“In the name of Allah, the most Beneficent, the most Merciful (This letter is) from Muhammad, the slave of Allah, and His Apostle, to Heraculius, the Ruler of the Byzantine. Peace be upon the followers of guidance. Now then, I invite you to Islam (i.e. surrender to Allah), embrace Islam and you will be safe; embrace Islam and Allah will bestow on you a double reward. But if you reject this invitation of Islam, you shall be responsible for misguiding the peasants (i.e. your nation). O people of the Scriptures! Come to a word common to you and us and you, that we worship. None but Allah, and that we associate nothing in worship with Him; and that none of us shall take others as Lords besides Allah. Then if they turn away, say: Bear witness that we are (they who have surrendered (unto Him)..
The intent and meaning of this verse is clearly an invitation to Islam. Yet sadly, many Christian leaders, including the pope and prominent evangelical Christian leaders accepted the letter and added their signature of endorsement!
I will not offer an extensive analysis here, for much has already been written on the matter. I personally collaborated, along with several others, in forming a critical analysis which was subsequently published by Dr. Mark Durie, and which can be read here.
In summary, Dr. Durie says of the letter:
The letter presupposes that Christians and Muslims worship the same God.
- It has the appearance of being an exercise in da‘wa or Islamic proselytism.
The letter uses a ‘bait and switch’ tactic whereby Christians are invited to agree with Muslims on loving God and loving one’s neighbour, but this is exchanged by the end of the letter for an invitation to agree on tawhid, the Islamic understanding of the unity of Allah. In effect, Christians are being asked to accept Islamic monotheism as the foundation for interfaith dialogue and peaceful relationships.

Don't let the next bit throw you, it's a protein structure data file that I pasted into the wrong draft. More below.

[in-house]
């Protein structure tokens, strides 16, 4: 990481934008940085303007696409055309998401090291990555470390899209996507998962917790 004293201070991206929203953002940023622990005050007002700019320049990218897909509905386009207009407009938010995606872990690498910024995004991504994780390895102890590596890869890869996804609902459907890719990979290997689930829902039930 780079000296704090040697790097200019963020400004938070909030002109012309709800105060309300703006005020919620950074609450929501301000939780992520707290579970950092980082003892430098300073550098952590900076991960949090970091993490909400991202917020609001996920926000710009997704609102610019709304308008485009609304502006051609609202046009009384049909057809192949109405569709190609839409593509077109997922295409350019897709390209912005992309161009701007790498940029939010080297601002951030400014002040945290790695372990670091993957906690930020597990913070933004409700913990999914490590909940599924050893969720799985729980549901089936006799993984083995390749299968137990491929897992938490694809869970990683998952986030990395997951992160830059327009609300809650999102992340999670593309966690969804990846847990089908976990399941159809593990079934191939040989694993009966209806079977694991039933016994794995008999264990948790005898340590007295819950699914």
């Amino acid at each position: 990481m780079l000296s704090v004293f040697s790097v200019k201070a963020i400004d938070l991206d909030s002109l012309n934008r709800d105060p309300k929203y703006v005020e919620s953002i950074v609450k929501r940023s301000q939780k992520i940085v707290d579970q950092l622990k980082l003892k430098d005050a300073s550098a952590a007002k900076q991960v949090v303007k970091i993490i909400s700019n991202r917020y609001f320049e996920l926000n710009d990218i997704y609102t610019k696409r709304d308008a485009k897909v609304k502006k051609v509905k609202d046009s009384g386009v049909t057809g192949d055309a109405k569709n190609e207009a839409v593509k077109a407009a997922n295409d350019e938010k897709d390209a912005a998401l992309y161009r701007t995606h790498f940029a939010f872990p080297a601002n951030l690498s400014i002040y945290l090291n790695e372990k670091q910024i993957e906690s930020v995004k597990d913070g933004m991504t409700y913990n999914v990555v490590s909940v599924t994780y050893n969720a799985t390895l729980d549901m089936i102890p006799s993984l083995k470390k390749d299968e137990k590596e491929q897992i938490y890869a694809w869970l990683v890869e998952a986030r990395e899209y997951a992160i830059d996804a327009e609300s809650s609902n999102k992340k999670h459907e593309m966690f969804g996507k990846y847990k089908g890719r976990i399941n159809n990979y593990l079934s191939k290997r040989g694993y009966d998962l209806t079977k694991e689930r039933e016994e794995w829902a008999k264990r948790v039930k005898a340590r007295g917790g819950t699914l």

However Islamic monotheism explicitly denies the incarnation, and is incompatible with other aspects of Christian belief.
This letter appears to be an attempt to Islamicize Christian-Muslim dialogue. True dialogue can only proceed by respecting the integrity of the other’s position.
The letter misleadingly offers the Islamic Jesus (Isa) as evidence of Muslims’ good will towards Christians.
The letter overlooks calls in the Qur’an to fight Christians, and the reality of human rights abuses against Christians in so many Muslim countries.
The discussion of ‘love thy neighbour’ is particularly weak. In Islam, calls to do good for one’s neighbour are traditionally taken to refer to one’s Muslim neighbour only.
The letter makes no reference to God’s love for humankind as a whole.
Crucial verses are cited without acknowledging traditional anti-Christian interpretations. For example:
the ‘common word’ theme verse of the letter (Sura 3:64) is associated with a declaration of war against the Byzantines, and is part of an anti-Christian polemic in the Qur’an,
the Sura Al-Fatihah is presented as the ‘greatest chapter’ in the Qur’an, but this chapter denounces Christians as those who have been ‘led astray’,
verses which are cited as ones which speak well of Christians (Sura 3:113-115) are traditionally understood to refer to converts to Islam,
the important Sura 112 – the Islamic Shema – is cited only in part, omitting the verses which denounce Trinitarian faith.
- The letter’s warnings of conflict if the invitation is not accepted could be read as a threat. This is unfortunate. Christians should be wary of accepting the presuppositions behind these warnings.